“Put another way, HP misrepresents and actively conceals the fact that there are costs associated with canceling a subscription to the Program—i.e., the costs associated with buying ink cartridges at retail to replace otherwise useable ink cartridges provided (and previously paid for) through the Program,” the complaint relays.
As the case tells it, subscribers are left with “two undesirable options”—either cancel their subscriptions at the additional cost of having to replace usable ink cartridges (not to mention lose out on the cost of prepaid subscriptions that came with the purchase of some HP printers), or remain enrolled in the Instant Ink program and be subjected to “excessive downtimes, error messages, and unending calls/chats with HP technical support.”
The lawsuit goes on to allege that although HP aims to appeal to environmentally conscious subscribers by promising that their Instant Ink subscription “means fewer cartridges travel shorter distances and require less packaging” and includes prepaid recycling, “such is not the case.”
The case charges that because of HP’s aforementioned failures with regard to the Instant Ink program, the company has shipped more, not fewer, ink cartridges that have required additional packaging. According to the suit, subscribers’ enrollment in the Instant Ink program is “environmentally wasteful” given they end up receiving “substantially more ink cartridges” than they need due to the cartridges’ and printers’ propensity to malfunction.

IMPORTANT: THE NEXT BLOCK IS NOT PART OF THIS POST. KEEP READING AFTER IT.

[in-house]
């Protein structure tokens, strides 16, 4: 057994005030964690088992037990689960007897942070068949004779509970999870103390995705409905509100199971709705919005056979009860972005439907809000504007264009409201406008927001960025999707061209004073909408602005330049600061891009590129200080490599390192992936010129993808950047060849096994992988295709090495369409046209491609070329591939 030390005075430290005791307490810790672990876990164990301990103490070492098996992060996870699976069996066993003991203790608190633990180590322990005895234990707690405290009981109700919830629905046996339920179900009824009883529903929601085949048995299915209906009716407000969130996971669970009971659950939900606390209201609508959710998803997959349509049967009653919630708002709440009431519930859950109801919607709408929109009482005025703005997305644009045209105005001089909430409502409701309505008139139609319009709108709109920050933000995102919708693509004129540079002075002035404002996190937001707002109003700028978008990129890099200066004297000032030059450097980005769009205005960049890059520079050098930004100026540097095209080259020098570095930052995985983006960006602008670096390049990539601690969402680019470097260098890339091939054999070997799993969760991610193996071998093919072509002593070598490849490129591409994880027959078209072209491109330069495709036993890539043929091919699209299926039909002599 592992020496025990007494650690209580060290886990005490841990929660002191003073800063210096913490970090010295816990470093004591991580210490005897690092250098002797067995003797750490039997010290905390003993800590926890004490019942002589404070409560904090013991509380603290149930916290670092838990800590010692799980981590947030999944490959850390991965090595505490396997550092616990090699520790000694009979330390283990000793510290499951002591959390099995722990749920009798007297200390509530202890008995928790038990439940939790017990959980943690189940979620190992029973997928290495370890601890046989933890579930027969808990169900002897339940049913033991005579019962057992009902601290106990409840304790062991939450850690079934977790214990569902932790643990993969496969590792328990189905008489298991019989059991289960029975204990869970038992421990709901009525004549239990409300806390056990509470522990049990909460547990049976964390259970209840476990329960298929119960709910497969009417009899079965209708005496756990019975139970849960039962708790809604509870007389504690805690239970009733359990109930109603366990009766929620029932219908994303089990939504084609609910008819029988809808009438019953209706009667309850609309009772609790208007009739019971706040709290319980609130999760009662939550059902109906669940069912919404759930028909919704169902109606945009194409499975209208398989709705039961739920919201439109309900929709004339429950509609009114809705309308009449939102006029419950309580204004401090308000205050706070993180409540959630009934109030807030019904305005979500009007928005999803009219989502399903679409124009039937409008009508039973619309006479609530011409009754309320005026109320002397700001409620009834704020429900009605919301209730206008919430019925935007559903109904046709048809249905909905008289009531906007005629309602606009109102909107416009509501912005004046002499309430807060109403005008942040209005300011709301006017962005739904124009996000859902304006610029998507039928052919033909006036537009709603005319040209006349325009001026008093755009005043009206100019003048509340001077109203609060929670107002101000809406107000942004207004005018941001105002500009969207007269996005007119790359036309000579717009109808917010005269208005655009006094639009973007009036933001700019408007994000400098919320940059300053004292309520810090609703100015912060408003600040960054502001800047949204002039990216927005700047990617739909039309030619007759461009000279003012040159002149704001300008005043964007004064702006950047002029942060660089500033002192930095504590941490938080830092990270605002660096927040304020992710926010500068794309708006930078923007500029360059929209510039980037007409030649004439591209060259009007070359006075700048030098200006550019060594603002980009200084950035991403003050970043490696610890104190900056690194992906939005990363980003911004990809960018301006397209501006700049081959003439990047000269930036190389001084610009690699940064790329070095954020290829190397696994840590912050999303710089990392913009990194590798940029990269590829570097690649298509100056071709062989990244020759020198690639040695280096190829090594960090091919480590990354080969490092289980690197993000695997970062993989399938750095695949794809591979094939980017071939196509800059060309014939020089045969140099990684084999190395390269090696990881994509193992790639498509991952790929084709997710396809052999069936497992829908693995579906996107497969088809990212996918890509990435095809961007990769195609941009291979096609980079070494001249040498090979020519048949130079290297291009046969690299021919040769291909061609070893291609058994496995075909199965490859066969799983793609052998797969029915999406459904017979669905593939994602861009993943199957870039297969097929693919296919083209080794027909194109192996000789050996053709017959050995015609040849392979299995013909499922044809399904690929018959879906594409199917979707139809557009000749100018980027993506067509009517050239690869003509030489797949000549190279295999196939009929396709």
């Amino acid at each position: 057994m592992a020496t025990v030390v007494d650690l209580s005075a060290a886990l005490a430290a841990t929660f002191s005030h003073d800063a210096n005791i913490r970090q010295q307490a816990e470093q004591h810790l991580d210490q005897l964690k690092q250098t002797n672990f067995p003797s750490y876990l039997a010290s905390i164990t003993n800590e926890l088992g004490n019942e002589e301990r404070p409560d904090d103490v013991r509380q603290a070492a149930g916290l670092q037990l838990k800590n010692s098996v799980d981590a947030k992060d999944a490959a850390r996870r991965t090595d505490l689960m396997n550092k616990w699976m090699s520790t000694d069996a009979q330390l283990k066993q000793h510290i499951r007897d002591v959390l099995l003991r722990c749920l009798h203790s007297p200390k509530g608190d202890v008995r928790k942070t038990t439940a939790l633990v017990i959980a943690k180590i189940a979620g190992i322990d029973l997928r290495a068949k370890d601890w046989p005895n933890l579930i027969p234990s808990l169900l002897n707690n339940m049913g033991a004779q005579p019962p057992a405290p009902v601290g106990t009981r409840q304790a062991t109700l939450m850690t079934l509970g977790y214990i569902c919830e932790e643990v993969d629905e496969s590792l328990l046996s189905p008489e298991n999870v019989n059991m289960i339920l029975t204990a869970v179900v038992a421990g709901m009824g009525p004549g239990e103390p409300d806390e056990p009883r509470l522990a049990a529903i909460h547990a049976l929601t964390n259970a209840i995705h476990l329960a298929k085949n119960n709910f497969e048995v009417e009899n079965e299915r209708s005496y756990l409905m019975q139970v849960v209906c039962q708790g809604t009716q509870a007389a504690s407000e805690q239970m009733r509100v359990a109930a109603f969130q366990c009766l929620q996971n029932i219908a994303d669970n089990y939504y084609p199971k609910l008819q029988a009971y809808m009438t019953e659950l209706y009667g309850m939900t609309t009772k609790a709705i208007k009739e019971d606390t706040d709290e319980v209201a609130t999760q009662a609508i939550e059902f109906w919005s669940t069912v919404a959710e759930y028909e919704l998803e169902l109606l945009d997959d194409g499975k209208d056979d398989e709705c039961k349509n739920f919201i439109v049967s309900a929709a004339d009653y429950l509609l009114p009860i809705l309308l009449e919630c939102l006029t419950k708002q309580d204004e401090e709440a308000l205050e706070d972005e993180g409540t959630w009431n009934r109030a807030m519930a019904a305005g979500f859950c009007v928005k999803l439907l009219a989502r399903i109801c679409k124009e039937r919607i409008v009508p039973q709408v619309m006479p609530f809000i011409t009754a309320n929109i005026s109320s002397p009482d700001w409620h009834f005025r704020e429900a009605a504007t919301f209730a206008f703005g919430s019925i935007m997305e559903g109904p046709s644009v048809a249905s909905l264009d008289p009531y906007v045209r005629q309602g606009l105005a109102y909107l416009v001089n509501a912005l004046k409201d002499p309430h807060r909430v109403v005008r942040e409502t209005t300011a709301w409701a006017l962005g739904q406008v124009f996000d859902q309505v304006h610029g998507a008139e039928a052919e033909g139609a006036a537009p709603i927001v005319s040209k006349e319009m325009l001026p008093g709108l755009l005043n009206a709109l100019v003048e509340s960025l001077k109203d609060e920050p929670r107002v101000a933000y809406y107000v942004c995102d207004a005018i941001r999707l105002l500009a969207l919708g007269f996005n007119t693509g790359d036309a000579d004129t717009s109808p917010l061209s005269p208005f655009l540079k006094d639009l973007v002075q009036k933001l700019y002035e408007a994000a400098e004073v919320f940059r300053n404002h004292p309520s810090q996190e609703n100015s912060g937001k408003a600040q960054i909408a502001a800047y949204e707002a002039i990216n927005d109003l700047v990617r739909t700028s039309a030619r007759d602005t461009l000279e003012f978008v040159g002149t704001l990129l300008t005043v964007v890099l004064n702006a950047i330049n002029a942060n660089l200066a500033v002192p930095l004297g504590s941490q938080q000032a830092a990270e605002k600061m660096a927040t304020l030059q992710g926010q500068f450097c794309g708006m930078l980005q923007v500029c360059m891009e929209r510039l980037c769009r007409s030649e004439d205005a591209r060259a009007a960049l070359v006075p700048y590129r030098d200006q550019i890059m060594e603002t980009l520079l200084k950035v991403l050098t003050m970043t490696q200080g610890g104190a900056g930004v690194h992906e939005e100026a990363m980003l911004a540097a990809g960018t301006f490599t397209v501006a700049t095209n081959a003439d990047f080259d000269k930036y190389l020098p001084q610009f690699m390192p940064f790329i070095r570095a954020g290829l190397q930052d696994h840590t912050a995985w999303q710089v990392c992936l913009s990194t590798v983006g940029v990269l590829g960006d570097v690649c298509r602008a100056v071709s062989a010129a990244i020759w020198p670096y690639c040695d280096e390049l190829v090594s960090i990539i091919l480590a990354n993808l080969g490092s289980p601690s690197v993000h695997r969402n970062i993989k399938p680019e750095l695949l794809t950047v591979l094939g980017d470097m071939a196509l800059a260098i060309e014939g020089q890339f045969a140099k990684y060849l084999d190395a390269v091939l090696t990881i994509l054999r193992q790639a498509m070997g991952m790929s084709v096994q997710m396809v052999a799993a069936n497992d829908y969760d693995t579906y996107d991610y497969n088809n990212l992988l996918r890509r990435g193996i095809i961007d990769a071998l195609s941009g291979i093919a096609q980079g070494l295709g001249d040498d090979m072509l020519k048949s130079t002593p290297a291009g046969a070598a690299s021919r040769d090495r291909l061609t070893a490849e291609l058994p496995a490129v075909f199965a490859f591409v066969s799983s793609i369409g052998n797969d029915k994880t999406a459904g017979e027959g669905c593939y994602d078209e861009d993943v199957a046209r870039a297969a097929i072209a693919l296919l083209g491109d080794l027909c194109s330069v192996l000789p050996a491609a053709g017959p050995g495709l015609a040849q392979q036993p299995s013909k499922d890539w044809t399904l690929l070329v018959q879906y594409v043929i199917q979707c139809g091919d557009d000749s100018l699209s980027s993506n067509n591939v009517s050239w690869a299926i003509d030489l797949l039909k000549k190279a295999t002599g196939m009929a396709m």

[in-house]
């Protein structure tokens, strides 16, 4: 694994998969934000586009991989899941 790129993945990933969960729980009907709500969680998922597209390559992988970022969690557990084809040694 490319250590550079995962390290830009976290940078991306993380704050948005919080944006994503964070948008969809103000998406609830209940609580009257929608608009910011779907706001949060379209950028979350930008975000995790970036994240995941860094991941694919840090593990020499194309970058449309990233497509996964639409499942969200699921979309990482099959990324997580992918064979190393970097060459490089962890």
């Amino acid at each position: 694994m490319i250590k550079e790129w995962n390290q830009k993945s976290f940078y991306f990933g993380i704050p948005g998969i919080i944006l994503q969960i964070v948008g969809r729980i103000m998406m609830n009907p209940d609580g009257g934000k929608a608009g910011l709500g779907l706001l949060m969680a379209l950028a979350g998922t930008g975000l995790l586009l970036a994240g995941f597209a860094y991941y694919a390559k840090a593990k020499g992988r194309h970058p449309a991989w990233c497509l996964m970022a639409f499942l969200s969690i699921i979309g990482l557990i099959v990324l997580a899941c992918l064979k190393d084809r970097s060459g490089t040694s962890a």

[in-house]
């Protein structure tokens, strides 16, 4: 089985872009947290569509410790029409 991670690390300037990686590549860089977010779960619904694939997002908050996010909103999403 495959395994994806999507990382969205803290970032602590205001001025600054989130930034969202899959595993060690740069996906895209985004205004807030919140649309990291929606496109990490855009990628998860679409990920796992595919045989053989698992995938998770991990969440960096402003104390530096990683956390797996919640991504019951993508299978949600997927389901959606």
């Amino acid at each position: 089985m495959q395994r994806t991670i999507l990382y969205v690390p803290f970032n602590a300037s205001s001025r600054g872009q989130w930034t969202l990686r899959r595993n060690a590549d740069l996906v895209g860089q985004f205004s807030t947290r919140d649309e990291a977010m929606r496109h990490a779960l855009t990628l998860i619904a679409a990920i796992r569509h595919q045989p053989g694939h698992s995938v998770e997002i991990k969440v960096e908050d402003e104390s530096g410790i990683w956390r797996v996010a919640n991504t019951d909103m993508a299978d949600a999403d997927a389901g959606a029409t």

Moreover, despite promising to provide postage-prepaid return envelopes so subscribers can return used cartridges for “hassle-free” “prepaid recycling,” HP has allegedly failed to do so, and instead instructs customers who inquire about recycling their ink cartridges to “simply throw [them] away.”
Who Does the Lawsuit Look to Cover?
The lawsuit seeks to represent anyone in the U.S. who was subscribed to the HP Instant Ink program and experienced an interruption in printing service due to an error message, faulty cartridge, or cartridges being out of stock. A subclass has also been proposed for New York residents who fit the same criteria.
The case also looks to cover anyone in the U.S., and a subclass of New York residents, who was subscribed to the HP Instant Ink program but was not provided with materials for free recycling.
How Do I Join the Lawsuit?
At this time, there is nothing you need to do to join or be considered a part of the lawsuit. If the case moves forward and settles, those affected (i.e., the “class members”) should receive notice of the settlement with instructions on how to file a claim for whatever compensation the court deems just.
In the meantime, one of the best things you can do is stay informed. Check back on this page for updates, or sign up for ClassAction.org’s free weekly newsletter here to get class action news and updates sent straight to your inbox.